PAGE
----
If you need to write to disk or a slow medium, then the only option is to reduce the volume by choosing binary coding. The worst you could choose is JSON. This format was probably invented by a sadist who likes to torture HW and programmers. So the binSink plugin is your best and non-sadistic choice for optimal performance.

The configuration in binSink.h gives you the choice to compress the binary even more and whether you want to split binary files when the -W option is used. You have to test whether the computing overhead is a lesser pain than the additional bytes written to a slow medium or a channel with low bandwidth.


vi src/binSink

/* ========================================================================== */
/* ------------------------ USER CONFIGURATION FLAGS ------------------------ */
/* ========================================================================== */

#define BFS_GZ_COMPRESS             0 // Compress (gzip) the output
#define BFS_SFS_SPLIT               1 // Split output file (-W option)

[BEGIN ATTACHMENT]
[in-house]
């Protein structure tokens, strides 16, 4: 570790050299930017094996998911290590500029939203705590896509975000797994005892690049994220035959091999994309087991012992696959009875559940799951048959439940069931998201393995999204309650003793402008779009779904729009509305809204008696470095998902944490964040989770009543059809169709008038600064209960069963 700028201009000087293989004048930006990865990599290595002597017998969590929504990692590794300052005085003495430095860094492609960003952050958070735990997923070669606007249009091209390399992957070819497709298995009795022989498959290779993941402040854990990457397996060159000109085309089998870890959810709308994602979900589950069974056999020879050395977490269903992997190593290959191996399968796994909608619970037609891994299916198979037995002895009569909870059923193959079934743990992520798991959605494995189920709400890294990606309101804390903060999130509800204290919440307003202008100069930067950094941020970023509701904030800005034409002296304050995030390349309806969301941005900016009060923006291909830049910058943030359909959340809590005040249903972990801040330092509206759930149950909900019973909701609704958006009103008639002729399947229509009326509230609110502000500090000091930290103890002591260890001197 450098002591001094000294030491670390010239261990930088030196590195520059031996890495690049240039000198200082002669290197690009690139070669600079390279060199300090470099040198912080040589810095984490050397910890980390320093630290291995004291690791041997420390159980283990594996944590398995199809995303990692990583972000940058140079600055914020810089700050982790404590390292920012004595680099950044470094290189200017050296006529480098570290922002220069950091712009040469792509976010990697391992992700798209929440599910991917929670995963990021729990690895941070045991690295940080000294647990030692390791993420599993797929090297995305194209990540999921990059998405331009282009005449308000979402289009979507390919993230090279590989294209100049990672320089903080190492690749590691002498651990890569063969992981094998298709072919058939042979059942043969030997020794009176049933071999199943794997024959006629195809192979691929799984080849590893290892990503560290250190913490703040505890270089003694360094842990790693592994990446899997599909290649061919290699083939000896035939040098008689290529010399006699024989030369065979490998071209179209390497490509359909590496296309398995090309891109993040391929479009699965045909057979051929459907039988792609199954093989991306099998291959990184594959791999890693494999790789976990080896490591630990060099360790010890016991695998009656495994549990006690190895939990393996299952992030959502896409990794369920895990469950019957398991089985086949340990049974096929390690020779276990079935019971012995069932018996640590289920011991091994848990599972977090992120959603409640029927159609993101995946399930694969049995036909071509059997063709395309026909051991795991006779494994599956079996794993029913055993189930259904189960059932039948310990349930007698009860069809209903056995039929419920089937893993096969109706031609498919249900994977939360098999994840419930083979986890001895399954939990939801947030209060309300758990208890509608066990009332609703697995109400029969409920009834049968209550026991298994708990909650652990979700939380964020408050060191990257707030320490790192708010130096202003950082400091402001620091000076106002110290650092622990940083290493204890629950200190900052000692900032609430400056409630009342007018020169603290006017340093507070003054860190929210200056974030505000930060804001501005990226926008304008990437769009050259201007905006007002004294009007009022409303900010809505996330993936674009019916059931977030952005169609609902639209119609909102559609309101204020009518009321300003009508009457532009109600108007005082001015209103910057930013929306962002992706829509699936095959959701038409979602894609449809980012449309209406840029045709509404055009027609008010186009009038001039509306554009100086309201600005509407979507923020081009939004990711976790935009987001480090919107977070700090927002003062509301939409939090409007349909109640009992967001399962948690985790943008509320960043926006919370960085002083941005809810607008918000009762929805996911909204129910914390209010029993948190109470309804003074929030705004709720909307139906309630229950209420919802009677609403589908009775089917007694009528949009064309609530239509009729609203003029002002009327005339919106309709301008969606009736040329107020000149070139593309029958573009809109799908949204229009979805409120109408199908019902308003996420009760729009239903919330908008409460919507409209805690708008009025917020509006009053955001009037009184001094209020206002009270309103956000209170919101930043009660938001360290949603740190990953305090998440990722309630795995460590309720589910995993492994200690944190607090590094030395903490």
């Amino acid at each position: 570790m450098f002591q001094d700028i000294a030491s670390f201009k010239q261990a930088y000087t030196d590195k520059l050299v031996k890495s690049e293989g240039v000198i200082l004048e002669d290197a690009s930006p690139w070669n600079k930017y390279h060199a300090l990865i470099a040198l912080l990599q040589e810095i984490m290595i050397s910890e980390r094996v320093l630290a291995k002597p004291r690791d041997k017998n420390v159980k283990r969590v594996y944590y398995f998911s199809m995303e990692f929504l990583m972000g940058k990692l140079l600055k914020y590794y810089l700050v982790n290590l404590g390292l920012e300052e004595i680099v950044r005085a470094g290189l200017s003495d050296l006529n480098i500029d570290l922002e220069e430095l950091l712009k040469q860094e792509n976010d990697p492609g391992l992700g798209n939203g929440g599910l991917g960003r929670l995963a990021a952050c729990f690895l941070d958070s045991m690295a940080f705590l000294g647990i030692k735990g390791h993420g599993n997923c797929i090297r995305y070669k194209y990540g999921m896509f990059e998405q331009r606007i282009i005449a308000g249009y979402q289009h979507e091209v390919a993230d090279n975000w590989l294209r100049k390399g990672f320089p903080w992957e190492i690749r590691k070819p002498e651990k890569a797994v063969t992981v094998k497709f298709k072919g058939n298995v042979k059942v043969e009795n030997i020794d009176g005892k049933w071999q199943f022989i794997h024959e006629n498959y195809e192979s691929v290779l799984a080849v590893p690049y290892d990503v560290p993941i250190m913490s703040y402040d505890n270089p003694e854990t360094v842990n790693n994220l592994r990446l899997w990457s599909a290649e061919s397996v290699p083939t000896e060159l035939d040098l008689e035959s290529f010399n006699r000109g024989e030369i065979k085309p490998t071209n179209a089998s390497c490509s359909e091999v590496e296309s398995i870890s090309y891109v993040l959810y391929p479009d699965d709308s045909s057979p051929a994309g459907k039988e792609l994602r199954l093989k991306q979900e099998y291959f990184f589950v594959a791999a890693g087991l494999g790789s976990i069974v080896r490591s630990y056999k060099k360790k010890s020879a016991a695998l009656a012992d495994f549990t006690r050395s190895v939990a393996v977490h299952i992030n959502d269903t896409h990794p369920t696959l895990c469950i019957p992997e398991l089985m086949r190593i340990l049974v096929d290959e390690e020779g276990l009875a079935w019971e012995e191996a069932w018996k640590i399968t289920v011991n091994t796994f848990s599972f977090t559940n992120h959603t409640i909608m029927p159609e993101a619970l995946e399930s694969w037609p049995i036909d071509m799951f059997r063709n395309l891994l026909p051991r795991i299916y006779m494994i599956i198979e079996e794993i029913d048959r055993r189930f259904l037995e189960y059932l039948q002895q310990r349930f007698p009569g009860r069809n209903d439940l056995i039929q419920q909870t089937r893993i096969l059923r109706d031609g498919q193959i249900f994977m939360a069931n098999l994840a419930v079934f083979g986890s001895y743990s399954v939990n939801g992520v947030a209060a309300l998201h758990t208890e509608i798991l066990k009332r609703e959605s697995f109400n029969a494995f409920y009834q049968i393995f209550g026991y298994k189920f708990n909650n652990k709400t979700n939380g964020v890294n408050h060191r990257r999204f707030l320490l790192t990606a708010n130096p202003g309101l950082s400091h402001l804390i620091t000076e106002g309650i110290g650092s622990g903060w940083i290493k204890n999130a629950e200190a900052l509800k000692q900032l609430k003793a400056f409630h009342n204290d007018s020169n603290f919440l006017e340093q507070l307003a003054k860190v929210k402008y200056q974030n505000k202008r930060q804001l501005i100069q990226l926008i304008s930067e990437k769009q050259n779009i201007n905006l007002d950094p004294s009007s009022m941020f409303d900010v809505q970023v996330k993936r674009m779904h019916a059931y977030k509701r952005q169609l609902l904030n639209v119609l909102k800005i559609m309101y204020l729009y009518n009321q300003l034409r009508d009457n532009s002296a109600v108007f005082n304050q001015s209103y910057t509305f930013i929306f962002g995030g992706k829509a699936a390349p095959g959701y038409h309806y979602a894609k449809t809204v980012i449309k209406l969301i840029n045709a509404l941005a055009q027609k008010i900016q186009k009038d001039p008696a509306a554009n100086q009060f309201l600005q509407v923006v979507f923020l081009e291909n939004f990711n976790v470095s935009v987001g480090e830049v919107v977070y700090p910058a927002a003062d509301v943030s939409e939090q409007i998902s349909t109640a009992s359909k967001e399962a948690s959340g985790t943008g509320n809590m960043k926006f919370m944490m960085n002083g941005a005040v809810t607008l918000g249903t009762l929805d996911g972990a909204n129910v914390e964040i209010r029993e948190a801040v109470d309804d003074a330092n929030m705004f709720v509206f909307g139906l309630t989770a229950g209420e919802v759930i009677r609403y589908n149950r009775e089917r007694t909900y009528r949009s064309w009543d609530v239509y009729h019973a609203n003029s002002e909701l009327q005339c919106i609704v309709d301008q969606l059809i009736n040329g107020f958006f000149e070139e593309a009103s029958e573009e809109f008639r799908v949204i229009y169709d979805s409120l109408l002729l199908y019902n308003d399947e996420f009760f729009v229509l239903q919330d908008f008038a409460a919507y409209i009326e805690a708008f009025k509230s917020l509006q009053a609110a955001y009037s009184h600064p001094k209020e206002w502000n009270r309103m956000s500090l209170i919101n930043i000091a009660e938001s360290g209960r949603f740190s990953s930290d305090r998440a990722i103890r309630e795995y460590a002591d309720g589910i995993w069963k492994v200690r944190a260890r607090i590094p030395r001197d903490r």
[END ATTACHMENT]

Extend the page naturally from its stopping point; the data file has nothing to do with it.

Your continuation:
/* +++++++++++++++++++++ ENV / RUNTIME - conf Variables +++++++++++++++++++++ */

#define BFS_FLOWS_SUFFIX "_flows.bin" // Suffix for output file

/* ========================================================================== */
/* ------------------------- DO NOT EDIT BELOW HERE ------------------------- */
/* ========================================================================== */

All constants can be configured by t2conf binSink -D ....

As an exercise add the binSink plugin and run t2 on annoloc2.pcap.

Then, decode the binary flow file with t2b2t (automatically compiled with the binSink plugin). If you did not, then t2b2t will ask you if it can compile itself.